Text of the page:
For the first series of tests, we used a breathing phantom that has a moving
target within a hallow cavity. The speed and range of the target motion within
the phantom can be adjusted. A ten phase 4DCT of the breathing phantom was
acquired using Siemens Sensation 64 CT Scanner (Siemens Medical Solutions,
Med CT, Forchheim, Germany). Simulator fluoroscopic sequences of the phan
tom were taken using Siemens Mevasim S Simulator (Siemens Medical Solutions,
Med OCS, Concord CA, USA) from the phantom with three different motion
ranges and speeds. For the second and third series, the 4DCT of patients with
synthetic and real fluoroscopic sequences were used. We acquired two 4DCT
Page 8
Test
Phantom Original (i.e., same as 4DCT)
Phantom Slow Breathing
Phantom Fast Breathing
Phantom Deep Breathing
Phantom Shallow Breathing
Patient1 with Syn. Fluo.
Patient1 with Syn. Fluo. Modified Pattern 1
Patient1 with Syn. Fluo. Modified Pattern 2
Patient2 with Fluo.
Patient3 with Fluo.
Average
e1 (%) e2 (%)
0%
8%
5%
8%
8%
4%
7%
8%
15%
14%
7%
0 %
0 %
0 %
15 %
15 %
10 %
10%
10%
15%
10%
8.5%
Table 1. Results of the two error measures for various datasets.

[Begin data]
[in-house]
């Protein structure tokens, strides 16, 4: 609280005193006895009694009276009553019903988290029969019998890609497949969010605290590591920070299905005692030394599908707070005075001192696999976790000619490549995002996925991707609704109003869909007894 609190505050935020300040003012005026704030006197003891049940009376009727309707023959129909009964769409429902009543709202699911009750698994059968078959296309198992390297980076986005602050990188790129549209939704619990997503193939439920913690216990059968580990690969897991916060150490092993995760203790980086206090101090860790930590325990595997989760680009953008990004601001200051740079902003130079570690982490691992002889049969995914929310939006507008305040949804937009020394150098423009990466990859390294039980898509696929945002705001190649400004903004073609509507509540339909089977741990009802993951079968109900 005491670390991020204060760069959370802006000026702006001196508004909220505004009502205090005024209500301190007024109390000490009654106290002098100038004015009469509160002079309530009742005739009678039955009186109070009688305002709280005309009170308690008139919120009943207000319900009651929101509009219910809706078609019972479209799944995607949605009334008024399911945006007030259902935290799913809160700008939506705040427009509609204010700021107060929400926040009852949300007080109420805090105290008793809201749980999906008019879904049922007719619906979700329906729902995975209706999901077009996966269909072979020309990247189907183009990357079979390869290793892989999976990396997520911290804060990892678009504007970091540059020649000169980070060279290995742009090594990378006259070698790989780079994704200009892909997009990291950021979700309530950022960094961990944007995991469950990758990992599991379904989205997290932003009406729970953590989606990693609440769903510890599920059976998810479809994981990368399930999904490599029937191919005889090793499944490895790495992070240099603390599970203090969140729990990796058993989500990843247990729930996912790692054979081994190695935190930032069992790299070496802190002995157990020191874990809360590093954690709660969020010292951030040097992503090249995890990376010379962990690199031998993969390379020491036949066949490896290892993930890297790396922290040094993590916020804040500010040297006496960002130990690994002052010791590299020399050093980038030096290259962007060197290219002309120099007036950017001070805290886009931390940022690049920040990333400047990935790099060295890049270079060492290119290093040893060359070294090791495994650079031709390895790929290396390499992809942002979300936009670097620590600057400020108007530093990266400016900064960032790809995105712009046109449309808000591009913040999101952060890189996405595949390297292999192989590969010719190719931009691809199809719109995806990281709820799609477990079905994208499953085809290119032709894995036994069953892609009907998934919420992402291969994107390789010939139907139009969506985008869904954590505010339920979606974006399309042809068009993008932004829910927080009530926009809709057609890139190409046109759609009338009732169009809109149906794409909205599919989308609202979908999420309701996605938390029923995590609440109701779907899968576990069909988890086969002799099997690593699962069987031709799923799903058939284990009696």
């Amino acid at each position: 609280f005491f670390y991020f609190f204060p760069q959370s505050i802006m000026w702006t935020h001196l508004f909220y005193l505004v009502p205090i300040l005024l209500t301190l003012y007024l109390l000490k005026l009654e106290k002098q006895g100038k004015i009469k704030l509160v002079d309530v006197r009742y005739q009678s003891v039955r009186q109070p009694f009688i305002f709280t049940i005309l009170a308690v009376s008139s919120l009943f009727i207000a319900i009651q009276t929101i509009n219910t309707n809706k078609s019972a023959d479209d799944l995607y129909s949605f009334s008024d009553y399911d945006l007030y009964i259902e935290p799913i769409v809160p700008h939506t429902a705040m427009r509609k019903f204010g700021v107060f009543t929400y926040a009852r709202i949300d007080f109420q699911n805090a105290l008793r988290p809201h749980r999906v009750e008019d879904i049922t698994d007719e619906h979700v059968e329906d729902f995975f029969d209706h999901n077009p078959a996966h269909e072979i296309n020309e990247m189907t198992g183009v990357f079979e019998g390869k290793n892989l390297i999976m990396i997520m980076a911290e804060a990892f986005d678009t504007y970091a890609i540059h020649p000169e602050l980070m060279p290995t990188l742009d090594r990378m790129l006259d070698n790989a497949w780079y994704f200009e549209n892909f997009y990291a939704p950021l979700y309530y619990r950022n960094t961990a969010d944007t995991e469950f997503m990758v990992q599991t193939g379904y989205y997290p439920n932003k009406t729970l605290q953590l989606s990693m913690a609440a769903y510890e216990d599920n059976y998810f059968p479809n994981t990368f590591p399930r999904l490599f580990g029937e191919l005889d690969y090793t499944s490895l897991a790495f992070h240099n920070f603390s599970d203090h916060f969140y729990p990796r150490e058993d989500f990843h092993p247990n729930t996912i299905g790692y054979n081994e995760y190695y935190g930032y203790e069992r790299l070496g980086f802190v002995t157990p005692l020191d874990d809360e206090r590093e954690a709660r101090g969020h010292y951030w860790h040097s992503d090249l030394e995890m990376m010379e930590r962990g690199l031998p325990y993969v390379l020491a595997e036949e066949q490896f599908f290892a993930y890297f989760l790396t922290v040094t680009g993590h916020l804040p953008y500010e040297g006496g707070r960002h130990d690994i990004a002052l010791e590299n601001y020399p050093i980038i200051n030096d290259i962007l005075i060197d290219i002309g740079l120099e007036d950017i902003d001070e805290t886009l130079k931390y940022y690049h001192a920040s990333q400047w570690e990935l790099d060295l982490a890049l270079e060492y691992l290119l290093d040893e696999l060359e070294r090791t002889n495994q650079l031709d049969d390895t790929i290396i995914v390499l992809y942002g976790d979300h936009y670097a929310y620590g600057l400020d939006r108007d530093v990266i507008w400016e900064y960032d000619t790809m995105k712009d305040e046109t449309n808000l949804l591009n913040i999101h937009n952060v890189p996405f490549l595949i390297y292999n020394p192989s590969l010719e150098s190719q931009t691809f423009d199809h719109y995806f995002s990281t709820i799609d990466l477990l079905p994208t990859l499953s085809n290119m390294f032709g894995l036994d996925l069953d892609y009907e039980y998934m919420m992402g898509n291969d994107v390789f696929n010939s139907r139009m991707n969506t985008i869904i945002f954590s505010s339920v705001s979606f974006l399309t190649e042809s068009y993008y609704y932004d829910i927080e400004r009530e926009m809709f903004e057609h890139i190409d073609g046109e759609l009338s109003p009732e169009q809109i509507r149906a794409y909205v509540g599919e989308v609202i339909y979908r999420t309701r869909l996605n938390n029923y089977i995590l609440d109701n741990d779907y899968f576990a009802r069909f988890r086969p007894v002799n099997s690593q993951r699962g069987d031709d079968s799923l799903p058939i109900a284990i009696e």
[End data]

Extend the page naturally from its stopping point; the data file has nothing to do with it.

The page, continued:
scans of the same patient at two different time points. We generated DRRs
from one the 4DCT phases and puzzled them together to form synthetic fluo
roscopic sequences. We generated three sequences. For the first, we concatenate
the original 4DCT phases multiple times. For the second and third, we varied
the sequence order and generated two distinct synthetic breathing patterns.
Finally, we acquired two 4DCT scans of the two different patients with the
corresponding simulator acquisitions. In all the cases, correct correspondences
were manually selected. We used splitscreen and a blending display method to
identify the correct correspondences for each fluoroscopic frame out of various
4DCT phases. Sample images and the similarity matrix with the overlaid map
ping function are depicted in Figure 3. The results of the two error measures are
brought in the table 3. The processing time depends on the number of fluoro
scopic sequence frame and it is roughly one second per frame. All the tests were
performed on an Intel Centrino Duo CPU with 2.0 GHz and 2 GB of RAM and
a NVIDIA Quadro FX 2500 display adapter.
4Summary and Conclusion
We have developed an image based mapping/synchronization procedure that au
tomatically labels pretreatment fluoroscopic image frames with the correspond
ing phase from 4DCT. The mapping procedure is formulated as an optimization
process, which finds an optimal mapping maximizing the image similarity be
tween the corresponding pairs, while preserving a temporal coherency to an es
tablished Markov model for breathing. The mapping procedure also detects the
frames with no corresponding phase from the planning 4DCT. The fluoroscopic
image based verification addresses the problem of establishing the correlation
between surrogate signal and internal target prior to treatment. By virtue of